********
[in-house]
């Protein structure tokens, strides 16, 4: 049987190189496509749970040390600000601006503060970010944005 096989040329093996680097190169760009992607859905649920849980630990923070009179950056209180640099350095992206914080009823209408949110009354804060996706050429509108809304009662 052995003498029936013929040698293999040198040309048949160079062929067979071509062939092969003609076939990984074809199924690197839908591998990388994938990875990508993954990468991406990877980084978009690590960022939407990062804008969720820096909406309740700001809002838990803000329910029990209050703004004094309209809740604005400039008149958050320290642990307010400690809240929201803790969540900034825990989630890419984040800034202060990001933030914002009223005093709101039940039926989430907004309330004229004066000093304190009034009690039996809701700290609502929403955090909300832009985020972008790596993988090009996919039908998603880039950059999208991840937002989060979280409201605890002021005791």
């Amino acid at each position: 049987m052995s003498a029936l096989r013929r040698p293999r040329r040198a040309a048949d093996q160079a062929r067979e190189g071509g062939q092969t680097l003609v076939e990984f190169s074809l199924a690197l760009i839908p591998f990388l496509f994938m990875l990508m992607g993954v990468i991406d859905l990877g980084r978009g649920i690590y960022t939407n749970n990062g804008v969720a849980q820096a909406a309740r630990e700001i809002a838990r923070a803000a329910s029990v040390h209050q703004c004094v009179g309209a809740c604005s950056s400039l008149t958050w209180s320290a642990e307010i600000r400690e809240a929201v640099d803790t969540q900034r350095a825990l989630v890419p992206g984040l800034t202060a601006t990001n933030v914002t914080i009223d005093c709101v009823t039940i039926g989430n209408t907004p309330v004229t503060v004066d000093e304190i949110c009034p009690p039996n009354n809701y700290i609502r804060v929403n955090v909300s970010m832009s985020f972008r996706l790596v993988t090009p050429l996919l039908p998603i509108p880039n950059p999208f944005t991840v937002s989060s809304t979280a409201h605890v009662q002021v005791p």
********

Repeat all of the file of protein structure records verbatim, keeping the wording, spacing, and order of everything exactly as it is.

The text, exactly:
[in-house]
């Protein structure tokens, strides 16, 4: 049987190189496509749970040390600000601006503060970010944005 096989040329093996680097190169760009992607859905649920849980630990923070009179950056209180640099350095992206914080009823209408949110009354804060996706050429509108809304009662 052995003498029936013929040698293999040198040309048949160079062929067979071509062939092969003609076939990984074809199924690197839908591998990388994938990875990508993954990468991406990877980084978009690590960022939407990062804008969720820096909406309740700001809002838990803000329910029990209050703004004094309209809740604005400039008149958050320290642990307010400690809240929201803790969540900034825990989630890419984040800034202060990001933030914002009223005093709101039940039926989430907004309330004229004066000093304190009034009690039996809701700290609502929403955090909300832009985020972008790596993988090009996919039908998603880039950059999208991840937002989060979280409201605890002021005791």
């Amino acid at each position: 049987m052995s003498a029936l096989r013929r040698p293999r040329r040198a040309a048949d093996q160079a062929r067979e190189g071509g062939q092969t680097l003609v076939e990984f190169s074809l199924a690197l760009i839908p591998f990388l496509f994938m990875l990508m992607g993954v990468i991406d859905l990877g980084r978009g649920i690590y960022t939407n749970n990062g804008v969720a849980q820096a909406a309740r630990e700001i809002a838990r923070a803000a329910s029990v040390h209050q703004c004094v009179g309209a809740c604005s950056s400039l008149t958050w209180s320290a642990e307010i600000r400690e809240a929201v640099d803790t969540q900034r350095a825990l989630v890419p992206g984040l800034t202060a601006t990001n933030v914002t914080i009223d005093c709101v009823t039940i039926g989430n209408t907004p309330v004229t503060v004066d000093e304190i949110c009034p009690p039996n009354n809701y700290i609502r804060v929403n955090v909300s970010m832009s985020f972008r996706l790596v993988t090009p050429l996919l039908p998603i509108p880039n950059p999208f944005t991840v937002s989060s809304t979280a409201h605890v009662q002021v005791p």